I guess a lot of my frustration/disappoint is that they have all been through a harrowing experience, and then... nothing. I mean Gunn turned into a vampire and the experience made him completely insane, and now to 'deal with it' he is driving around in a sports car? Really? That's it? Seriously? Everyone remembers what happened but no one is traumatized? I'm sorry, but seems like a let down to me.
Overall, I was impressed with the issue. For a first issue in an established series with a new writer AND artist, I was impressed with Kelley's writing and character voices (for a first effort), and Dave's art was good for the most part.

Some really interesting stuff was set up and I am really excited to see what happens next.
Embers, I didn't say he looked happy. It's from a distance, but he looks pretty sober. If it's Gwen with him, it's probably her car, since she's stinky, stinky rich.

If it is Gwen with him, that's probably not the best way to go about getting Connor back, seeing as Gunn is the guy she sold him out to help -- well, as a vampire, but still.
Gunn is also the guy who killed Connor.

I hope people enjoy the issue. I thought it did a good job of shifting status quo. I am glad Kate's back, and I love Angel's using his opponents as therapists.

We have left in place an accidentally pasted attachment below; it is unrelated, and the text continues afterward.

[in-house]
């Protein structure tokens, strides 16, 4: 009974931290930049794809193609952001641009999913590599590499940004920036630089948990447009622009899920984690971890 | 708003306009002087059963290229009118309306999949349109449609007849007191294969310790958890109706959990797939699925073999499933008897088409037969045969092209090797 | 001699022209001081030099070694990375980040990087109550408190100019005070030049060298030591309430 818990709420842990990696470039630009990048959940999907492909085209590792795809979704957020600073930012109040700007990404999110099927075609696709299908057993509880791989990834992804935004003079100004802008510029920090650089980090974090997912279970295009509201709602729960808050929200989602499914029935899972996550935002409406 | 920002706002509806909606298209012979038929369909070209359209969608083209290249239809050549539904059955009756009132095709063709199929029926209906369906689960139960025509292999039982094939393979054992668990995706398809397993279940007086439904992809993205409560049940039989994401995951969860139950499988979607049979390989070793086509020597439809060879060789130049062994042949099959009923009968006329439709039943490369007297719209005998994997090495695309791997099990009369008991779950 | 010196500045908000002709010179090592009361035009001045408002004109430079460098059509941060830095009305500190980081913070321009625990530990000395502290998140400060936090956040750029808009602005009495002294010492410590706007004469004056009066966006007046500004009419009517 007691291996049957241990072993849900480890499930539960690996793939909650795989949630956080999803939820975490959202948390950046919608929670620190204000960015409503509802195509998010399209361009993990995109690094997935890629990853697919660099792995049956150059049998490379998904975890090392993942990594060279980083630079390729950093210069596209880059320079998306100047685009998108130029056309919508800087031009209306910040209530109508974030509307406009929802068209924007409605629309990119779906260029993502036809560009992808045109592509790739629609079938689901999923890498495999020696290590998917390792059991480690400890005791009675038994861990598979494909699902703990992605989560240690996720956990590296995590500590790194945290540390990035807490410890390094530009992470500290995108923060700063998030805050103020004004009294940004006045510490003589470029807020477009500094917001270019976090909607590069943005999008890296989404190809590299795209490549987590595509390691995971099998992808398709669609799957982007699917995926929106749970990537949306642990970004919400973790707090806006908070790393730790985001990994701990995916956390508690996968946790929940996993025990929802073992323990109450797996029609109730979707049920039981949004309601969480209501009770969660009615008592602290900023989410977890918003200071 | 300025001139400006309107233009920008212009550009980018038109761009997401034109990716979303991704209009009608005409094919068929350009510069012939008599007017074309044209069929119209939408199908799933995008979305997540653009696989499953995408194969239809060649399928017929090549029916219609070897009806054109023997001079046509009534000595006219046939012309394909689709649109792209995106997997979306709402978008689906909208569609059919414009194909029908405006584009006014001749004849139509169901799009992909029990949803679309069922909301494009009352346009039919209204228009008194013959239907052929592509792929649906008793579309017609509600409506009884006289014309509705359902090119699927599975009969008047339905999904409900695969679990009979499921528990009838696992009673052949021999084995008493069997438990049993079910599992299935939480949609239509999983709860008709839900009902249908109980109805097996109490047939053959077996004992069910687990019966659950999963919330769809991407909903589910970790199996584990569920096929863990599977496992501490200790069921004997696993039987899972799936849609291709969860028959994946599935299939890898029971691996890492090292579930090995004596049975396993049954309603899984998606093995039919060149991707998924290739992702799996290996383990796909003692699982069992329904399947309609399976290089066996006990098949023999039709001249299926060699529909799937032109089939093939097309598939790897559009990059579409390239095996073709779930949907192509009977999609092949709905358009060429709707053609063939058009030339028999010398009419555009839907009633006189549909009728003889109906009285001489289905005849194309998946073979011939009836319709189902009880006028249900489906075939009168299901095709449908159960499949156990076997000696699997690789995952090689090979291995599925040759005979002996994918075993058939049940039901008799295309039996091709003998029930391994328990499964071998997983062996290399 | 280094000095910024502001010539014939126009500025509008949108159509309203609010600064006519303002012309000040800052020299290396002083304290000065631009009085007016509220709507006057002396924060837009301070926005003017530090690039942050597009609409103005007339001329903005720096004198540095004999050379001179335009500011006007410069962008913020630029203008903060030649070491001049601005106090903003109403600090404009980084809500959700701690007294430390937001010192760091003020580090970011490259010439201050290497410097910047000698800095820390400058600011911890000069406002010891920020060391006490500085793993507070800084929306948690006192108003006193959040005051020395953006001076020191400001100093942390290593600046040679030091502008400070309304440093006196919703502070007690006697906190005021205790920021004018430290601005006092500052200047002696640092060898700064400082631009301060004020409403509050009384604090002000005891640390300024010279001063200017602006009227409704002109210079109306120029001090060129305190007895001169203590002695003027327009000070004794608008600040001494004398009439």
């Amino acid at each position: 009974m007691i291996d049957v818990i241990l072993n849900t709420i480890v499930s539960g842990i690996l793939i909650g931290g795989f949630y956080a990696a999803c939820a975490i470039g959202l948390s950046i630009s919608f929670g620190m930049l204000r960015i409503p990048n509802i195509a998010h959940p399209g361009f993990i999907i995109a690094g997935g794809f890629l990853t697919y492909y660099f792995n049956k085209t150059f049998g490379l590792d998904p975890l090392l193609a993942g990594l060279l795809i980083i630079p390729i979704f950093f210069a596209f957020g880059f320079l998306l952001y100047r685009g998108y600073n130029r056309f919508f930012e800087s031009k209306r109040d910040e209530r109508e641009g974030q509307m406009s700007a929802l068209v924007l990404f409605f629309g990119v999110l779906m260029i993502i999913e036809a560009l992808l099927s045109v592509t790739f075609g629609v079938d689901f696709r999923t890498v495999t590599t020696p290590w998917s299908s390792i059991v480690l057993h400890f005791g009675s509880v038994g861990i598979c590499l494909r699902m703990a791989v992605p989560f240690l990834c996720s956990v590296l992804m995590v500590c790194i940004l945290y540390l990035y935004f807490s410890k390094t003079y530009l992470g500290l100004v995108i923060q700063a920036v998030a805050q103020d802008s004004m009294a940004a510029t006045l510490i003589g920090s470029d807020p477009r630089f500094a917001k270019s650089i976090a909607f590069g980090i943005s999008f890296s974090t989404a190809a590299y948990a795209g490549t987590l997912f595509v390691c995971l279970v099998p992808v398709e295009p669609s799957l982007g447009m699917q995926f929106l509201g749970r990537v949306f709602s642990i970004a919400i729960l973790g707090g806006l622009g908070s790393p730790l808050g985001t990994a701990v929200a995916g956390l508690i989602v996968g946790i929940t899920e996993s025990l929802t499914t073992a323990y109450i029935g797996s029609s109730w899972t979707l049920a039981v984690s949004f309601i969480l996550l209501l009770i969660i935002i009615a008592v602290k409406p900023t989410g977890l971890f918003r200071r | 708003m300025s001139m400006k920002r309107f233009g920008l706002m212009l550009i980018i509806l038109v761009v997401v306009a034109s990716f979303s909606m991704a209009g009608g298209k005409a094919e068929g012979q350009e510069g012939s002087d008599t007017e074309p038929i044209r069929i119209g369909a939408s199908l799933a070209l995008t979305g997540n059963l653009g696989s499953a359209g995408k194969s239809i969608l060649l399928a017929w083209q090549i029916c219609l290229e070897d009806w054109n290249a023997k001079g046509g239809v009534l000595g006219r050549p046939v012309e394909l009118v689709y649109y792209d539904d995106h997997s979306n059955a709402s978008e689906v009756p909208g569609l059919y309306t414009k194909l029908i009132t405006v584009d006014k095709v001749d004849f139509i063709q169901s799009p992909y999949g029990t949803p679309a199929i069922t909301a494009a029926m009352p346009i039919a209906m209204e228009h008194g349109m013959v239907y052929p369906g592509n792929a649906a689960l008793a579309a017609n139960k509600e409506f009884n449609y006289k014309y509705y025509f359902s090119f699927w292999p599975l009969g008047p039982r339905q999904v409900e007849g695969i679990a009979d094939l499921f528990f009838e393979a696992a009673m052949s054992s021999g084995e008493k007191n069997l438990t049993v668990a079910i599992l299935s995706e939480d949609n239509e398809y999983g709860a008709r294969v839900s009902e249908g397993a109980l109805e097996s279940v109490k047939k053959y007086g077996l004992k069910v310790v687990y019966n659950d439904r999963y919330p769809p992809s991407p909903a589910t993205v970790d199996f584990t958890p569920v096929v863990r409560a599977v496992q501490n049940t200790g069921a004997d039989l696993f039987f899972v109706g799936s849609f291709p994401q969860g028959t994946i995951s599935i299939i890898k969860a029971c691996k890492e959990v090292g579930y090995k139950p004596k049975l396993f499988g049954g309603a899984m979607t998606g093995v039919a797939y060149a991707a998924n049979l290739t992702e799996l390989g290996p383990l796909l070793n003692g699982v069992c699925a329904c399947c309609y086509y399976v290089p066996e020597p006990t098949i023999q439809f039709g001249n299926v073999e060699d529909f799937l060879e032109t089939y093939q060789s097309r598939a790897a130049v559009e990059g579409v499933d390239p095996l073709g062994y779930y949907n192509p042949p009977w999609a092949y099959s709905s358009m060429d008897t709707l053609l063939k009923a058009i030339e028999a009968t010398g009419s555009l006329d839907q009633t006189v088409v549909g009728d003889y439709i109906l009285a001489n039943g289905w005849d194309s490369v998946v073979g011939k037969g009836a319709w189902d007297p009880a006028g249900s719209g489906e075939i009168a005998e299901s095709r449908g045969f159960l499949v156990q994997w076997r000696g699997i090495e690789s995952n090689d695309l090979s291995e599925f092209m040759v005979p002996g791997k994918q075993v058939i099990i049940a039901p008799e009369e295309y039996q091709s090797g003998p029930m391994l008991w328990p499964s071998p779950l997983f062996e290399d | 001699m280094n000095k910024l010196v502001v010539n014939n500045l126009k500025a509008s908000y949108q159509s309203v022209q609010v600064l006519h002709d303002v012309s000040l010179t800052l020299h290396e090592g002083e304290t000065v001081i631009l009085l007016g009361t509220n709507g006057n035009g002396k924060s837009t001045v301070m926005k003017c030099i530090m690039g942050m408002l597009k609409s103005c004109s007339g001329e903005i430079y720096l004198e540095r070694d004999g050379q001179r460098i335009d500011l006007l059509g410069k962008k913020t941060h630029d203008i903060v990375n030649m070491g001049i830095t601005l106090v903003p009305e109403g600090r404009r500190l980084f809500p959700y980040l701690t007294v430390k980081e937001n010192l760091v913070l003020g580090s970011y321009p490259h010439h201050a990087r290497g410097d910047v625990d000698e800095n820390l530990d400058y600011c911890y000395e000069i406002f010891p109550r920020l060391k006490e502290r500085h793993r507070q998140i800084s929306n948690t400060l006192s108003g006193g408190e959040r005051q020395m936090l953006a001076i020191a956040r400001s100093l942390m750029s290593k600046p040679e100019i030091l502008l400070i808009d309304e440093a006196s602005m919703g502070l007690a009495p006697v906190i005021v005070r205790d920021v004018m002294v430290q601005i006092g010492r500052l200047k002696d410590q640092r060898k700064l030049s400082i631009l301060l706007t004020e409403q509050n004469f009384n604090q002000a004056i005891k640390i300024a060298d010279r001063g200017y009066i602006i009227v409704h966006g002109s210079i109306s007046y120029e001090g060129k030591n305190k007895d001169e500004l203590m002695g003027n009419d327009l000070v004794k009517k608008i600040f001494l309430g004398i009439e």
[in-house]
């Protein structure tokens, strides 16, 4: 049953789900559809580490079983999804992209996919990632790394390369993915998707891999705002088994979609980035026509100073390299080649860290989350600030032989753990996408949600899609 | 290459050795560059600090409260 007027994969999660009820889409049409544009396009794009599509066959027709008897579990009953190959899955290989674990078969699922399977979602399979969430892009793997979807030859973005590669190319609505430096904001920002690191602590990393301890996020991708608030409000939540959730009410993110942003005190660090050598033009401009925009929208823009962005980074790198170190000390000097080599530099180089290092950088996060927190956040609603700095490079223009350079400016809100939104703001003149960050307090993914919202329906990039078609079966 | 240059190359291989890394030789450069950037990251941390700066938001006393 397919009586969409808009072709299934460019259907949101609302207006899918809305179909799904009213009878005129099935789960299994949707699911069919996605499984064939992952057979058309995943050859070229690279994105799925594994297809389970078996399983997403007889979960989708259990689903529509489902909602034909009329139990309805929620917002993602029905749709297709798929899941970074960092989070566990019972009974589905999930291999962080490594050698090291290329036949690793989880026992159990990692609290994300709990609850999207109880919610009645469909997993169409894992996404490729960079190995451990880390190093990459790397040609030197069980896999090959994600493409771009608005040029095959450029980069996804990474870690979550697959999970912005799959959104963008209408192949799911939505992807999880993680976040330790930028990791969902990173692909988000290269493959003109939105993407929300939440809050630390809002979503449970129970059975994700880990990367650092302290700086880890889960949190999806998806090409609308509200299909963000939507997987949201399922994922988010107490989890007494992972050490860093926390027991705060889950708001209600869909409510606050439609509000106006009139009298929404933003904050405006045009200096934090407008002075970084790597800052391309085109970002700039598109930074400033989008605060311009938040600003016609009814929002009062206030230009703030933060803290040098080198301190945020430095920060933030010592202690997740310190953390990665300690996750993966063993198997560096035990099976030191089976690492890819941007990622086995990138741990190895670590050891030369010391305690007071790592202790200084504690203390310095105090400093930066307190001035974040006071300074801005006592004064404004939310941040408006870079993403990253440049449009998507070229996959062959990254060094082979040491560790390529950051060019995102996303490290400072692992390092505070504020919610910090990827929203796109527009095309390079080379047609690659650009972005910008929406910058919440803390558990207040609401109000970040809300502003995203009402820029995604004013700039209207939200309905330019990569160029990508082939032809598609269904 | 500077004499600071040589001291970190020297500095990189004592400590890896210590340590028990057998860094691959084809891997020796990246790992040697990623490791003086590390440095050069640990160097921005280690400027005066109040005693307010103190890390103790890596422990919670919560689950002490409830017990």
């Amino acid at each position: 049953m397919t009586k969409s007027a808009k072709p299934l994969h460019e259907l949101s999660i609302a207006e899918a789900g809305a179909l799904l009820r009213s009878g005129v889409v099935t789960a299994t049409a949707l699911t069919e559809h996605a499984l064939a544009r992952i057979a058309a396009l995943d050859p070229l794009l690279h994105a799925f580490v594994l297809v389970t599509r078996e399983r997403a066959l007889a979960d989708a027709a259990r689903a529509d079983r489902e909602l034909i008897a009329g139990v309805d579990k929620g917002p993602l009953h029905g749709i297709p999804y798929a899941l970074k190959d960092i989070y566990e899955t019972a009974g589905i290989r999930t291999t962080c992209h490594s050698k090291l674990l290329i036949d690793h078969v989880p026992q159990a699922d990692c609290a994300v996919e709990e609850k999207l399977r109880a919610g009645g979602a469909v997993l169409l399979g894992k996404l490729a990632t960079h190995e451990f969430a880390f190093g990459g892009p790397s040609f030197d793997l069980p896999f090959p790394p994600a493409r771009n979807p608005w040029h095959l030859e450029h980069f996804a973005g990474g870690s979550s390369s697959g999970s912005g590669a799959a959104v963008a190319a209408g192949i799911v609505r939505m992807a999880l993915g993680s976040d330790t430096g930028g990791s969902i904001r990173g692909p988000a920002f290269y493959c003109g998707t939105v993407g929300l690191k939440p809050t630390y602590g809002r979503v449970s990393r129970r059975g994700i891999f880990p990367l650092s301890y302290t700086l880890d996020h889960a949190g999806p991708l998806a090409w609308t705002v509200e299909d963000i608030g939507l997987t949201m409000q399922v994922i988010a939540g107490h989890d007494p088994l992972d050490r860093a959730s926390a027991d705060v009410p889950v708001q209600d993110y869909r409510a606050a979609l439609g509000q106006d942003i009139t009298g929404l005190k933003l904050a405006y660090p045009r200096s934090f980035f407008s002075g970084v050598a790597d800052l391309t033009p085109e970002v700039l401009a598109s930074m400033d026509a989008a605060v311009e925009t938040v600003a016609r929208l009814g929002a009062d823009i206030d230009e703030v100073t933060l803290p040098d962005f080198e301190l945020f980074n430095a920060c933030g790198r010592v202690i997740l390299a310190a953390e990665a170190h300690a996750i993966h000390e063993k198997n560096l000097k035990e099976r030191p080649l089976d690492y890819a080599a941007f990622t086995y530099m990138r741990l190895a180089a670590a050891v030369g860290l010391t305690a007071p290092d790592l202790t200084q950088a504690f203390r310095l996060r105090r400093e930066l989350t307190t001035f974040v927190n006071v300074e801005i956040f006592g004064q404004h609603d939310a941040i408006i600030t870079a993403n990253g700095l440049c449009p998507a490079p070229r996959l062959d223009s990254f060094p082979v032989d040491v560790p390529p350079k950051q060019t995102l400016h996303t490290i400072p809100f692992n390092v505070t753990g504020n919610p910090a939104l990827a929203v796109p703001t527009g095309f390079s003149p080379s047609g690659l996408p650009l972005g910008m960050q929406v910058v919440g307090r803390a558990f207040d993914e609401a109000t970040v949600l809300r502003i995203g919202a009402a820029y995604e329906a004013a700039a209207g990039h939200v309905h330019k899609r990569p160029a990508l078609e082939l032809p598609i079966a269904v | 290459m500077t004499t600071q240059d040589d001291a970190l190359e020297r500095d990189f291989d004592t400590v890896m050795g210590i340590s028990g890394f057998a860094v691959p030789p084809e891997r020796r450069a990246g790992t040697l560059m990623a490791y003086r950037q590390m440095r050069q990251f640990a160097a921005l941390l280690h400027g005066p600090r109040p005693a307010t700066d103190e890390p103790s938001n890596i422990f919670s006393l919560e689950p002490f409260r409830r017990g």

Nobody seems particularly happy to me. The whole group has been completely disbanded. That's not happy.

By the way, I think that's Illyria in the car with Gunn. I suspect Gunn is getting the heck out of dodge as fast as he can. It doesn't matter if he's driving a sports car or a bug, he's clearly running away. Regardless, Kelley won't be telling his story, Brian will.

And speak of the devil. Hey, Brian!

[ edited by project bitsy on 2009-02-26 01:42 ]
I'm more than ok with Angel getting over his guilt and trying something different. A lot of characters have things to atone for and it doesn't completely define their character. How many fans are still asking Willow or Gunn to still be paying for their sins?

If anything ‘After the Fall’ basically showed Angel, Lorne and maybe Connor as the only people who actually accepted responsibility for their actions and part in sending LA to Hell so I’m more than ok with them being redeemed by it. We’ve got nothing of Gunn, Illyria or Spike admitting their part in it which is the first step of atoning, so I’m not sure why people have a problem with Angel when a lot of other characters tried to pass the buck.

Angel killed Drogyn because he had no other choice. He never intended for the Blackthorn to capture Drogyn that was never part of the plan. As Angel states, “they would have killed us both.” Where’s the sense in that? Angel did what he had to do. The only thing you fault here is that Drogyn wouldn’t have ever got caught if Angel dragged him into this, but he did the right thing by killing Drogyn even if it was painful to watch.